Yesterday marked an exciting day for stressed students and animal lovers alike, as Guide Dogs visited the Union. At the beginning of this week, the Union announced that they would be providing bubble wrap and a puppy room in the hopes of reducing students’ stress levels, an initiative which received national interest.
When entering the room, students were paired off and sent to a station, where a dog and their carer were present. Whilst the students were allowed to play and tickle the dogs, they also chatted to their carer and many came out with a better understanding about the charity and the use of the dogs.
The day was so popular that all slots for a puppy viewing had gone by 1.30pm, with a queue that extended outside the arc when booking opened yesterday morning! The students that were lucky enough to see the dogs felt extremely relaxed, with one student remarking that she had a “bit of a giggle” which helped her forget about her exam stress.
Another student, Sophie Stanley, told The Ripple that it was “a great revision break and a way to support the guide dogs charity.” She also exclaimed that both she and her friends wished they could have smuggled a puppy out to their seats in the library.
The University of Leicester is not the first institution to implement this measure though, as a few weeks ago Nottingham Trent University asked Guide Dogs if they would be willing to come and help out their students. The visit at Trent was scheduled for students who had voted in the executive elections, a concept which Leicester had itself imposed several weeks before. Despite the annoyance of some Trent students at this concept, the initiative was successful, so much so that Guide Dogs agreed to another event at our own university.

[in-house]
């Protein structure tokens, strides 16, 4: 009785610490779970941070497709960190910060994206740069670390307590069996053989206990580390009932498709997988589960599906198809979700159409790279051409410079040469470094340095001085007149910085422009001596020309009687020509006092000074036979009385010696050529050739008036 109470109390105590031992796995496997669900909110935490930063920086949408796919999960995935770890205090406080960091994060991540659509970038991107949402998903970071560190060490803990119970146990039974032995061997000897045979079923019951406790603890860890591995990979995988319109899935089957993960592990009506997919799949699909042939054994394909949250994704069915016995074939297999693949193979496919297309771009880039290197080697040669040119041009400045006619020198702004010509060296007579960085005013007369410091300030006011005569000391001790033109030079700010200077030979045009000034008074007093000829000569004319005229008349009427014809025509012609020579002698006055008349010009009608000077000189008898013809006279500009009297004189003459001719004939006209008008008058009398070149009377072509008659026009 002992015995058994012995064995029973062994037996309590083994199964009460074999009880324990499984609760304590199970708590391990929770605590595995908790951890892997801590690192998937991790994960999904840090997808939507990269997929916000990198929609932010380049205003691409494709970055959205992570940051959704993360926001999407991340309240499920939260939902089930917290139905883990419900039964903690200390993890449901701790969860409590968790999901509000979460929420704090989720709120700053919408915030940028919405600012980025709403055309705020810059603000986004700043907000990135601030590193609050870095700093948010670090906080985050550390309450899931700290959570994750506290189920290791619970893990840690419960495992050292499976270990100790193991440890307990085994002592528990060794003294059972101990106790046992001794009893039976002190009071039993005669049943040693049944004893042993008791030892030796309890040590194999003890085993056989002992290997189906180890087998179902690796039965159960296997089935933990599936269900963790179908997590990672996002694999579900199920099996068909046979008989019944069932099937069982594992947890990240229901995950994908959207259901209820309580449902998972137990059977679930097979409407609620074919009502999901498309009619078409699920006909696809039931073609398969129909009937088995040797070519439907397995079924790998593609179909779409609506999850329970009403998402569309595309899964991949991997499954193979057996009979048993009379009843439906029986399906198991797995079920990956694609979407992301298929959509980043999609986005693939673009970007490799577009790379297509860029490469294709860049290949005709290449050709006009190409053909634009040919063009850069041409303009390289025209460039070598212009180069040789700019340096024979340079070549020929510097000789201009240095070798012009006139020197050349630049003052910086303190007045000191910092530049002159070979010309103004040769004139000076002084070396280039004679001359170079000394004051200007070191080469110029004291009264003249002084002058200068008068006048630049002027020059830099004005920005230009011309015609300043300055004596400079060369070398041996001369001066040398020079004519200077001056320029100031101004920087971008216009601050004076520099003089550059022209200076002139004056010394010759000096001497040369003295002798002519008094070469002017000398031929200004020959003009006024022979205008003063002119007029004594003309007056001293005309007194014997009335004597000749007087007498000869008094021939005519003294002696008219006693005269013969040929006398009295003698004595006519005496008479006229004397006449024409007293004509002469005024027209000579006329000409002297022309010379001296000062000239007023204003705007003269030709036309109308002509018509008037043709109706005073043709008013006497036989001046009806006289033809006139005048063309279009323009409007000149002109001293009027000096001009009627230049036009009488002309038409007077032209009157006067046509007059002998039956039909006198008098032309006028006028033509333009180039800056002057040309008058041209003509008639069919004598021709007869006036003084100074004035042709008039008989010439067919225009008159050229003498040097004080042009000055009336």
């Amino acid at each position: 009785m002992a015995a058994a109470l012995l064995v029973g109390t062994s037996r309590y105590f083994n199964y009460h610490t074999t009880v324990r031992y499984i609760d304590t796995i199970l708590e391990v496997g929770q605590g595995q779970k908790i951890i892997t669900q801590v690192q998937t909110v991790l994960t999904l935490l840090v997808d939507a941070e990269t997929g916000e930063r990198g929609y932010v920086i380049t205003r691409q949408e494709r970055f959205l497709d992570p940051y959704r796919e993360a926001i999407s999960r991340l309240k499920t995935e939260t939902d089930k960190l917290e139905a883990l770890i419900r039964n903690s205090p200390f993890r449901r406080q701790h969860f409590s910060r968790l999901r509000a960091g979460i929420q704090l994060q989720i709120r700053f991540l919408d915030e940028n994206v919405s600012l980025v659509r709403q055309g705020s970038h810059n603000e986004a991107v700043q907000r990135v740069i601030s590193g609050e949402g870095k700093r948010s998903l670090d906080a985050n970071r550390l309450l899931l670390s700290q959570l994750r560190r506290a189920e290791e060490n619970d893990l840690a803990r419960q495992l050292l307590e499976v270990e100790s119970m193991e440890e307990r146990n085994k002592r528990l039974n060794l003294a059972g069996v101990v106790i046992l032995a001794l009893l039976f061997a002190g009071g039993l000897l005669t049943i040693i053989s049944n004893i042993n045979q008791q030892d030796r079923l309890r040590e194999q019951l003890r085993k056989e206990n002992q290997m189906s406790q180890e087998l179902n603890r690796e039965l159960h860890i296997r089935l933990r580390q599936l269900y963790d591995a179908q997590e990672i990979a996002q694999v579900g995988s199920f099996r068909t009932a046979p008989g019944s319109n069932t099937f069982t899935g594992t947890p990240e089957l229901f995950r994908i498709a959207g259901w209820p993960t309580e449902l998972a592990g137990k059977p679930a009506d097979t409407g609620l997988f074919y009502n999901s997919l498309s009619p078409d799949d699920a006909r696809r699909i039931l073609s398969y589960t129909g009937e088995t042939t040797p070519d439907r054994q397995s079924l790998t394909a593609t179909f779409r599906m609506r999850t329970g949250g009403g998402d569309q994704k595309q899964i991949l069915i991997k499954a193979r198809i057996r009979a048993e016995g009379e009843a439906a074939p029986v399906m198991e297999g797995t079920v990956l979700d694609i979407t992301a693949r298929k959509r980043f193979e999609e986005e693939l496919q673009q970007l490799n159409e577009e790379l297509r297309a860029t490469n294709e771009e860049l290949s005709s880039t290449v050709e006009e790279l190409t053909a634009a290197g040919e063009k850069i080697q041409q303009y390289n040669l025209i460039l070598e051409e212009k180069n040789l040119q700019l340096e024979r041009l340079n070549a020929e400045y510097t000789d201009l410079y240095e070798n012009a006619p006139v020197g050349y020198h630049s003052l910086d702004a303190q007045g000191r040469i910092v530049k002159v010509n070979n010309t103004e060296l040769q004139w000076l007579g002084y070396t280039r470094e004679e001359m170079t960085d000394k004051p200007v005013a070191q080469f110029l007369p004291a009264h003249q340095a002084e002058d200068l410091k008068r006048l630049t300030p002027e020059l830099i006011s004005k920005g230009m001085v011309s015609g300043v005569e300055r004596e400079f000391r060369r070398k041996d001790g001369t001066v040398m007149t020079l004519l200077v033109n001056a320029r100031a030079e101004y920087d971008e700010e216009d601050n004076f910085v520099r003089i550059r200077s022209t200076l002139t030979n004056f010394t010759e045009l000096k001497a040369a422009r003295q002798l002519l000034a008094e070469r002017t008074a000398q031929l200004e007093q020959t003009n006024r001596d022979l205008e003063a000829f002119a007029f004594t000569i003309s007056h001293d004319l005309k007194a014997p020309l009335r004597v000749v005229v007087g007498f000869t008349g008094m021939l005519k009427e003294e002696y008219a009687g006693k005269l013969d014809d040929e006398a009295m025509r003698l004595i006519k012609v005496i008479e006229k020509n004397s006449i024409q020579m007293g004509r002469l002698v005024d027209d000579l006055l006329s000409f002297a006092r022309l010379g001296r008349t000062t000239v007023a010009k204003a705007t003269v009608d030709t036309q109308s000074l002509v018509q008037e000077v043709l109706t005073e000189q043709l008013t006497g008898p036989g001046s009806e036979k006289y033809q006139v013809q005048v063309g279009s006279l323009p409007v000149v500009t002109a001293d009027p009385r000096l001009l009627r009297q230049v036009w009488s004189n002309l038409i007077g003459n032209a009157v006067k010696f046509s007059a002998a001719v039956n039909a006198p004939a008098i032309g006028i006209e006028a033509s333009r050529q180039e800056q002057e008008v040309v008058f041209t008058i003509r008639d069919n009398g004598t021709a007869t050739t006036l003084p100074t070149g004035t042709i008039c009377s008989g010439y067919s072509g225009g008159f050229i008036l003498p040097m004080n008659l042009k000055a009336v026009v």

Liz Gilbert, a member of Guide Dogs told The Ripple: “It’s a great idea for students as it allows them to interact with the dogs, as well as raise awareness about the charity.”
Guide Dogs do not receive any funding from the government and are solely dependent on donations, fundraisers and sponsors, and many students who used the puppy room contributed a pound or more to the buckets, bought some merchandise from the charity or took part in their raffle.
Liz also said that their service costs £50 million to run and, as the owners of the dogs do not have to pay for them, the charity has to ensure that they have £50, 000 for each dog’s lifetime. This includes the dogs’ training, which consists of a year of puppy walking, 4 months of basic training, and 3 months of advanced training. After this is completed a dog can be matched with an owner.
Hopefully yesterday has calmed some nerves about the exams to come, and provided an alternative revision break for many. Whilst students now return to their books to revise for their upcoming exams, many will be left wondering when the dogs will return to the university.
by Jessica Wells